Accommodation should also be provided automatically, without needing to be something that people specifically have to request and ask for. And people need to be provided with information about available accommodations, as this story Anna linked me to recently points out:

One barrier PCR finds is that access officers in universities tend to ask students to tell them what services they require rather than telling the students what is available. The student is at a disadvantage before the first lecture even begins, as they may not know about all the services available.

Considerations about accessibility and accessible spaces should be on the forefront of the mind of anyone tasked with building, arranging, or coordinating a space, not just people who need accommodations, and people need to expand the way they think about accessibility, actively seek out and solicit information to make the spaces they control better. People often seem to think that accessibility is something you add when someone asks for it, which presumes that people with disabilities will always ask for it, when instead, more commonly, we go ‘oh, that space isn’t accessible or there’s not clear information about accessibility, so I won’t bother attending that event.’

5 Comments

  1. People often seem to think that accessibility is something you add when someone asks for it, which presumes that people with disabilities will always ask for it, when instead, more commonly, we go ‘oh, that space isn’t accessible or there’s not clear information about accessibility, so I won’t bother attending that event.’

    Yes. This.

    I’ve encountered this sort of thing several times myself. On several occasions I’ve seen conference calls advertised, aimed at the disability community, with no mention of whether captioning would be offered for the call. The only way I even knew that was an option was because they gave an e-mail address in the announcement and I contacted them there. And if I hadn’t had the insight to do that, I would’ve just assumed it was inaccessible– because conference calls usually are inaccessible. (Ever tried joining a conference call via relay? It Is Not Fun.)

  2. I really like that accessibility icon, so much more inclusive!

    This is so true. I’m working on a convention right now, and the organizational body has no accessibility policy. It was always assumed that because the hotel has lifts (which break down) and accessible toilets that that’s the end of it.
    So now I’m introducing them to things like Braille programs, tactile maps, audio equipment that can be hooked up to hearing aids, large print, chill-out rooms…

    Long battle, and often so frustrating.

  3. That assumption that we will ask for accommodations is a peculiarly ableist one. After hearing the word “No” in a myriad of forms, or just gotten that blank, uncomprehending look after making a request, I’ve definitely started choosing when to ask and when to forget about it. As a person with an invisible disability, it’s such a pain, because I look so, you know, not disabled, and then I have to work through that block before I can even get to the accommodations part. And there’s so little respect anyway for people who are describing disabilities invisible to the naked eye–as though we’re making it up, or could just overcome the disability with a little more work and willpower–that it’s often exhausting to even begin to engage the issue.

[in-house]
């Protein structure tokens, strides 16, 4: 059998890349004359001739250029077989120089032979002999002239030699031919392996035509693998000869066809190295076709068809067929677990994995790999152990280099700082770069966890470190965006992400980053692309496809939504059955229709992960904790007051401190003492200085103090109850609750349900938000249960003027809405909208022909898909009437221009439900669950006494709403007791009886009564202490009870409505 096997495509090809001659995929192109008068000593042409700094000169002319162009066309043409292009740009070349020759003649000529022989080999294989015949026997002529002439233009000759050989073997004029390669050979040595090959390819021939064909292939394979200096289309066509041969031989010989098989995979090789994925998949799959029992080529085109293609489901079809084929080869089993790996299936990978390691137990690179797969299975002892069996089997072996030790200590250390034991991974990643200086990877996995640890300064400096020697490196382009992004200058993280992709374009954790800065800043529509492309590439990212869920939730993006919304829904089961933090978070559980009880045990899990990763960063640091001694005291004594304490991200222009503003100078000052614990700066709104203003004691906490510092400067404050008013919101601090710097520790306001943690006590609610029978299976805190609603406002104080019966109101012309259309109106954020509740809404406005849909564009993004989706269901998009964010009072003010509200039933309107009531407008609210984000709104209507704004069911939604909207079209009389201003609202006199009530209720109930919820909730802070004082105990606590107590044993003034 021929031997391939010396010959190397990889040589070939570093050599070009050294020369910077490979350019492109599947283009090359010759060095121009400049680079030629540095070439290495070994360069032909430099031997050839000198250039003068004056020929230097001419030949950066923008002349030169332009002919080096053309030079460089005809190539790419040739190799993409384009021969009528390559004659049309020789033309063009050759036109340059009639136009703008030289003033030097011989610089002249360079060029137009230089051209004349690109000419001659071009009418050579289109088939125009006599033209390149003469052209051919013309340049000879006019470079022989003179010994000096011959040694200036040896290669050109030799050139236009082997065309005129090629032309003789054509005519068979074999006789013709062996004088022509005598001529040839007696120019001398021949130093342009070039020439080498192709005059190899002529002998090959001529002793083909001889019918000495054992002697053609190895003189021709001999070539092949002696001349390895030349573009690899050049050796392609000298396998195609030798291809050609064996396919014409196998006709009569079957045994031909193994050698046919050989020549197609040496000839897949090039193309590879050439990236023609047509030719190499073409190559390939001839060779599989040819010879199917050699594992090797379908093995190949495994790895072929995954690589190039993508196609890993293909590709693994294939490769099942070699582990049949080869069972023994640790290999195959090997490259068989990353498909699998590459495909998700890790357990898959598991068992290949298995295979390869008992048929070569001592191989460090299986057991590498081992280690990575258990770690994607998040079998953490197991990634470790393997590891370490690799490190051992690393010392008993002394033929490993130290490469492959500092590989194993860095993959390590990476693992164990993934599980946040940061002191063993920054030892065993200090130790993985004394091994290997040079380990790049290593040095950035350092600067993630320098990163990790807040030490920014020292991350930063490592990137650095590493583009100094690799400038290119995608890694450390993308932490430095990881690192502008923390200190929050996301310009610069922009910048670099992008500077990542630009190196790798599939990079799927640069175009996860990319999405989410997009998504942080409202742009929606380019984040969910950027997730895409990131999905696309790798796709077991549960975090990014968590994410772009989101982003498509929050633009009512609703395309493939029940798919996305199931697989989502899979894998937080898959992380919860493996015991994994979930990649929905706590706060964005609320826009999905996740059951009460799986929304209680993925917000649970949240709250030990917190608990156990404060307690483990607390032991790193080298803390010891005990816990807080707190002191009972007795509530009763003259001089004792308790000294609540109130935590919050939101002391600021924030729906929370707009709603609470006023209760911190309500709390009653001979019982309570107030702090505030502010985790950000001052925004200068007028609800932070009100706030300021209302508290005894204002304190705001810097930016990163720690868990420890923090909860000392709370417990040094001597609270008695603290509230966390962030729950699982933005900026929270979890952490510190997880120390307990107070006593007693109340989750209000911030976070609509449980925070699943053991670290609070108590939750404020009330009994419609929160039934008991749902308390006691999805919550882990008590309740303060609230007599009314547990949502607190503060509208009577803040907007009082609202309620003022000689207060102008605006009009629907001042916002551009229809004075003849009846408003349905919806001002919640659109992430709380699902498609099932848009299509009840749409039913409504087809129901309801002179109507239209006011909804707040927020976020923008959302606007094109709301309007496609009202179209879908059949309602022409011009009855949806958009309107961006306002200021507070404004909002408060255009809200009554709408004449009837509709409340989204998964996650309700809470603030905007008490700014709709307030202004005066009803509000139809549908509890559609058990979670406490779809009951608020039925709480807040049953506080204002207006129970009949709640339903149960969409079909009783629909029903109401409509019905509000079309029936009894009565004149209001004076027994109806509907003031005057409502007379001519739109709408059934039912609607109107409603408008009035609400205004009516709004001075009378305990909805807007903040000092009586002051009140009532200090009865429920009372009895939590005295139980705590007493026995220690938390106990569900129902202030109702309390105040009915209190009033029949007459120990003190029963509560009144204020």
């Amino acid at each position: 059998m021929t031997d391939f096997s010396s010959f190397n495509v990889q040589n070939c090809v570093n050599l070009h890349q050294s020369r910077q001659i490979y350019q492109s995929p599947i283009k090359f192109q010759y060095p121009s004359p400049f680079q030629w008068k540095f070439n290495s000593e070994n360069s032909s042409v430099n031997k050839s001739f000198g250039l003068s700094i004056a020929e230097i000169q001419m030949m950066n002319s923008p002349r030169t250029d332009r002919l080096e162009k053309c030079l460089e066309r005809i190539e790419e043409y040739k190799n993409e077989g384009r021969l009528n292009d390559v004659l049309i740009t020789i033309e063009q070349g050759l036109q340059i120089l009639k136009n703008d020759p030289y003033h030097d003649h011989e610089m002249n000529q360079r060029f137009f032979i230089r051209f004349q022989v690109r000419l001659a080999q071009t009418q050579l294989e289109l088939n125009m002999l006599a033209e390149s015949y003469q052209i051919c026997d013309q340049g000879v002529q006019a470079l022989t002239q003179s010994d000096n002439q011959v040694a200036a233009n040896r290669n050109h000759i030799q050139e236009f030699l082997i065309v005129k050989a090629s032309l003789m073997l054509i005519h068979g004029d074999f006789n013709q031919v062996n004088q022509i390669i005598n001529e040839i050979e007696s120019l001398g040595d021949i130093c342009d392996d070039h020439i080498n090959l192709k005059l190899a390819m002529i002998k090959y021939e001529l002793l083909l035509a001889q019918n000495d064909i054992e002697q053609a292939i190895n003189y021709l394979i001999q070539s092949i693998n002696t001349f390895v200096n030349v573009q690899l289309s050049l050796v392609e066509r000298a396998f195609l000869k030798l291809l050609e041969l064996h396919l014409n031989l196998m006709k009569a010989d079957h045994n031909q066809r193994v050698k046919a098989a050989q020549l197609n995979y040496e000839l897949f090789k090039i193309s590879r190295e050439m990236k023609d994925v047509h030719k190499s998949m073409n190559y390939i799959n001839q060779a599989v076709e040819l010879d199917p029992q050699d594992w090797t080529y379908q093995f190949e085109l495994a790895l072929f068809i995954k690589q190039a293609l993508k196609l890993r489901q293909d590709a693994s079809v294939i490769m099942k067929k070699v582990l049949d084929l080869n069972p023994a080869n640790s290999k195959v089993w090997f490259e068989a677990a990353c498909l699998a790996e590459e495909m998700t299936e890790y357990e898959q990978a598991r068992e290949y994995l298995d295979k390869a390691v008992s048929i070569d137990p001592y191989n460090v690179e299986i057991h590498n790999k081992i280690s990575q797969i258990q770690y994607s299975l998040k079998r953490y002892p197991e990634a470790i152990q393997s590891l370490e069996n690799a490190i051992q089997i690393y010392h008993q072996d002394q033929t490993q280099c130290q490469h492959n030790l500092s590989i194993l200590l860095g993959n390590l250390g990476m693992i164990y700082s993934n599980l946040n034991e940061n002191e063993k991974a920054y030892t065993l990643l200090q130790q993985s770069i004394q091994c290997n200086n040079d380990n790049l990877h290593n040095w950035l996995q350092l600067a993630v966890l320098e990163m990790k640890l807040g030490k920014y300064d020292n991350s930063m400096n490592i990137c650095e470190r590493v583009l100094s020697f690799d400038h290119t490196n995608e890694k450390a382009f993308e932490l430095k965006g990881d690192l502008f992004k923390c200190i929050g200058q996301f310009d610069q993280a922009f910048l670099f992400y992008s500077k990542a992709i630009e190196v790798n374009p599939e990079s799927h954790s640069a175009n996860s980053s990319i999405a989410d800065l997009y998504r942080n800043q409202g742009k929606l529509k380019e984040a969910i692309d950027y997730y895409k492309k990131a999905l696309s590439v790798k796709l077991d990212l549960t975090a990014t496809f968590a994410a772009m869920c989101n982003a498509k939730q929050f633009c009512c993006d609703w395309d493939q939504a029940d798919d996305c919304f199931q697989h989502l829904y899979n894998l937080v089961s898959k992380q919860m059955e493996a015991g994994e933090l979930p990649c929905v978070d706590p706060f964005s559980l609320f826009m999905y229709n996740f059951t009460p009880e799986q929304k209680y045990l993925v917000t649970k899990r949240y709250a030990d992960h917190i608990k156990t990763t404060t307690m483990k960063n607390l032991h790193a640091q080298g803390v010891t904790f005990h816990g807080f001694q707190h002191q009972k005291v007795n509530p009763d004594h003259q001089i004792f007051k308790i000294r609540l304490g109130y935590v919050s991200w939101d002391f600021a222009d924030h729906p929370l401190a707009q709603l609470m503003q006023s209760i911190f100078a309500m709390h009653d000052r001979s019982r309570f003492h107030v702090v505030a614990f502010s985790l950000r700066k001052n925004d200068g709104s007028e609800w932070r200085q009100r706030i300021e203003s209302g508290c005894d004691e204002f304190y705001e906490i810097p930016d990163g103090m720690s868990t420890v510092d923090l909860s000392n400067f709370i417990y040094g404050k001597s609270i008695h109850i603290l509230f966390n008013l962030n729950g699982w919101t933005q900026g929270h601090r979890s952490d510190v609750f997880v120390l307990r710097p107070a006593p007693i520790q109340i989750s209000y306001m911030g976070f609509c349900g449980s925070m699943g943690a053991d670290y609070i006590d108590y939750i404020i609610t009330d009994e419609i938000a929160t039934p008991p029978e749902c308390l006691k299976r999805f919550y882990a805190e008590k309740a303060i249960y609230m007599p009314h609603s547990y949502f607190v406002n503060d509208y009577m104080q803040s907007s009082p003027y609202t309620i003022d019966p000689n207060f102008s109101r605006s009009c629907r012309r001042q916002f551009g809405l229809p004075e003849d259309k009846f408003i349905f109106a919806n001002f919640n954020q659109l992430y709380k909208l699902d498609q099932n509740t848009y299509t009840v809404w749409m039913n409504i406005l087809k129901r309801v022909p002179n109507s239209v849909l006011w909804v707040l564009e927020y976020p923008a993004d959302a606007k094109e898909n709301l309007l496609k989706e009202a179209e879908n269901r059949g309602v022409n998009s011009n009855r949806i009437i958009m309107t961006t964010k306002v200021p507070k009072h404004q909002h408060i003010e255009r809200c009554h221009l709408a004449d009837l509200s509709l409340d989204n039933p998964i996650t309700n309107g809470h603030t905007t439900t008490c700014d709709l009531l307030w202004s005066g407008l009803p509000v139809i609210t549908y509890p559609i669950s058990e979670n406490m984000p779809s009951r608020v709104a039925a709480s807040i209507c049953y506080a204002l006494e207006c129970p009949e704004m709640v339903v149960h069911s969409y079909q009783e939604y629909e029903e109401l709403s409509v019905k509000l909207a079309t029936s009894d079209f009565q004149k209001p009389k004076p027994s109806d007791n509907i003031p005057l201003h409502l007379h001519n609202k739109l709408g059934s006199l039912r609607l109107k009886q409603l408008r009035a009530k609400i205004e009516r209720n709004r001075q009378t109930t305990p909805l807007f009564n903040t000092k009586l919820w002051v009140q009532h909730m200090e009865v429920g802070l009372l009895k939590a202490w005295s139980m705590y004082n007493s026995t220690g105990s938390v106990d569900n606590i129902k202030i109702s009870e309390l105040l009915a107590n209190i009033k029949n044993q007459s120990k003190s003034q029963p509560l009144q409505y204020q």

It is, indeed, a long battle.

  4. And sometimes we’re just too tired to face getting a stranger’s attention and describing what we need.

    My personal gripe is disabled parking spaces allocated but too far from the building. If I’m in a wheelchair, it wouldn’t make any difference to me, but when I’m using my stick that extra few (or few dozen!) yards makes a HUGE difference. The difference between going round the whole shop / garden centre / museum, or just half of it.

    Often I end up using the chair when otherwise I wouldn’t have had to – and I prefer to see a shop (or etc) from my usual standing height, if I have the choice, but the mere positioning of the disabled spaces removes that choice.

    The assumption that wheelchair accessibility covers all kinds of disability is such a big problem for anyone who simply has difficulty with walking any distance, or with stairs.
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  5. Great post! Thanks!

    Part of the mission of Access Fandom is to promote accessibility at events, so if anyone has questions, come to us– we have experience from WisCon. These principles can be applied anywhere, not just at science fiction conventions, and often for less money than you might think.